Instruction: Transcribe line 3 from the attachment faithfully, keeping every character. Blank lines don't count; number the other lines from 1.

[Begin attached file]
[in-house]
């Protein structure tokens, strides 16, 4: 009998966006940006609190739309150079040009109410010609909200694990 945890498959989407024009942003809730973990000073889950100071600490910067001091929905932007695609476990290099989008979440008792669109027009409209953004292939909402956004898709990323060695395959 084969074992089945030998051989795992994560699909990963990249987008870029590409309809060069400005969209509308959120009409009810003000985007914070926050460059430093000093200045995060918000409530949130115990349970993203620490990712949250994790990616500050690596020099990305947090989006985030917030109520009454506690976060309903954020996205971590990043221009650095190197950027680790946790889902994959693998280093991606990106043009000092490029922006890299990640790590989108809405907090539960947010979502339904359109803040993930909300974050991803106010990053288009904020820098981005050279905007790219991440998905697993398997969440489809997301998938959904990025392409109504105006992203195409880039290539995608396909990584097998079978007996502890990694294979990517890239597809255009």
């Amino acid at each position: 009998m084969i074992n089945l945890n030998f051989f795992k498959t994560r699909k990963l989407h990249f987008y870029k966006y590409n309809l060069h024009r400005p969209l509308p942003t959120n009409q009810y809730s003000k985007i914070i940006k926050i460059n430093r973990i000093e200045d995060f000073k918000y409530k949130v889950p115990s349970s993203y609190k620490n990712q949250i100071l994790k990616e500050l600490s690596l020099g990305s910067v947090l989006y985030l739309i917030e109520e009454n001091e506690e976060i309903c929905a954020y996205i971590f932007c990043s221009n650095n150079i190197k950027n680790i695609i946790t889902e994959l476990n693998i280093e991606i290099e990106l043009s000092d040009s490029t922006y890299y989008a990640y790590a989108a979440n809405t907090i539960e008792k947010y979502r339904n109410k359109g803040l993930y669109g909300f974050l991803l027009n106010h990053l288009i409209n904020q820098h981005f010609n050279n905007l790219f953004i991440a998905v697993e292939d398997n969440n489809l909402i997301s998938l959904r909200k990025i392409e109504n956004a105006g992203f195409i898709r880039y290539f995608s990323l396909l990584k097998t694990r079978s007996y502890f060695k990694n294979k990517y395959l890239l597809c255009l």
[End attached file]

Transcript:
């Amino acid at each position: 009998m084969i074992n089945l945890n030998f051989f795992k498959t994560r699909k990963l989407h990249f987008y870029k966006y590409n309809l060069h024009r400005p969209l509308p942003t959120n009409q009810y809730s003000k985007i914070i940006k926050i460059n430093r973990i000093e200045d995060f000073k918000y409530k949130v889950p115990s349970s993203y609190k620490n990712q949250i100071l994790k990616e500050l600490s690596l020099g990305s910067v947090l989006y985030l739309i917030e109520e009454n001091e506690e976060i309903c929905a954020y996205i971590f932007c990043s221009n650095n150079i190197k950027n680790i695609i946790t889902e994959l476990n693998i280093e991606i290099e990106l043009s000092d040009s490029t922006y890299y989008a990640y790590a989108a979440n809405t907090i539960e008792k947010y979502r339904n109410k359109g803040l993930y669109g909300f974050l991803l027009n106010h990053l288009i409209n904020q820098h981005f010609n050279n905007l790219f953004i991440a998905v697993e292939d398997n969440n489809l909402i997301s998938l959904r909200k990025i392409e109504n956004a105006g992203f195409i898709r880039y290539f995608s990323l396909l990584k097998t694990r079978s007996y502890f060695k990694n294979k990517y395959l890239l597809c255009l």